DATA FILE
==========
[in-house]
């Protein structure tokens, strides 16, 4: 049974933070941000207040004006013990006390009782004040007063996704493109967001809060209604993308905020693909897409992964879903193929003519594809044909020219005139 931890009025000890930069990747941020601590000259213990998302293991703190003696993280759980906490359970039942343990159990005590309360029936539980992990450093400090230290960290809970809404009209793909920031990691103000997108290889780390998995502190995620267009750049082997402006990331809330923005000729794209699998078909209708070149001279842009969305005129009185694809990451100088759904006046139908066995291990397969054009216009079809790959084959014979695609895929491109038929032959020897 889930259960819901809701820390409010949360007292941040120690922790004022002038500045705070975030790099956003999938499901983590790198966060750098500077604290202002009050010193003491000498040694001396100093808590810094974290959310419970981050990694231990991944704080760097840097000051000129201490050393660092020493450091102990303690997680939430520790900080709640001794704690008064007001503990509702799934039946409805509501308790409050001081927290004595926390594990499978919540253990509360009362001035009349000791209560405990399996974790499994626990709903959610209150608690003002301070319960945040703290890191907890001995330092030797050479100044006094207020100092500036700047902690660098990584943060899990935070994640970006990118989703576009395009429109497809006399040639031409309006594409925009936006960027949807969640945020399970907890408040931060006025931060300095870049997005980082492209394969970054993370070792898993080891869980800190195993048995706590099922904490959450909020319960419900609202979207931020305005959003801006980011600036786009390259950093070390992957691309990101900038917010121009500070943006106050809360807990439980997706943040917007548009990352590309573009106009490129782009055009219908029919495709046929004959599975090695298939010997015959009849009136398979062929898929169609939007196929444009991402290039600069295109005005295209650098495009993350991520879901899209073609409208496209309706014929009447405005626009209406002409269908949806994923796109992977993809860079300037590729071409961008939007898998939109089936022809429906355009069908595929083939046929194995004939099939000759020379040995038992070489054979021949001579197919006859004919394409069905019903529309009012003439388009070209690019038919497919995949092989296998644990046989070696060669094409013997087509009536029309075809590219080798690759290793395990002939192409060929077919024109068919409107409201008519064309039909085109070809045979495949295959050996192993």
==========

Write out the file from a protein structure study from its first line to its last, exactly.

[in-house]
């Protein structure tokens, strides 16, 4: 049974933070941000207040004006013990006390009782004040007063996704493109967001809060209604993308905020693909897409992964879903193929003519594809044909020219005139 931890009025000890930069990747941020601590000259213990998302293991703190003696993280759980906490359970039942343990159990005590309360029936539980992990450093400090230290960290809970809404009209793909920031990691103000997108290889780390998995502190995620267009750049082997402006990331809330923005000729794209699998078909209708070149001279842009969305005129009185694809990451100088759904006046139908066995291990397969054009216009079809790959084959014979695609895929491109038929032959020897 889930259960819901809701820390409010949360007292941040120690922790004022002038500045705070975030790099956003999938499901983590790198966060750098500077604290202002009050010193003491000498040694001396100093808590810094974290959310419970981050990694231990991944704080760097840097000051000129201490050393660092020493450091102990303690997680939430520790900080709640001794704690008064007001503990509702799934039946409805509501308790409050001081927290004595926390594990499978919540253990509360009362001035009349000791209560405990399996974790499994626990709903959610209150608690003002301070319960945040703290890191907890001995330092030797050479100044006094207020100092500036700047902690660098990584943060899990935070994640970006990118989703576009395009429109497809006399040639031409309006594409925009936006960027949807969640945020399970907890408040931060006025931060300095870049997005980082492209394969970054993370070792898993080891869980800190195993048995706590099922904490959450909020319960419900609202979207931020305005959003801006980011600036786009390259950093070390992957691309990101900038917010121009500070943006106050809360807990439980997706943040917007548009990352590309573009106009490129782009055009219908029919495709046929004959599975090695298939010997015959009849009136398979062929898929169609939007196929444009991402290039600069295109005005295209650098495009993350991520879901899209073609409208496209309706014929009447405005626009209406002409269908949806994923796109992977993809860079300037590729071409961008939007898998939109089936022809429906355009069908595929083939046929194995004939099939000759020379040995038992070489054979021949001579197919006859004919394409069905019903529309009012003439388009070209690019038919497919995949092989296998644990046989070696060669094409013997087509009536029309075809590219080798690759290793395990002939192409060929077919024109068919409107409201008519064309039909085109070809045979495949295959050996192993």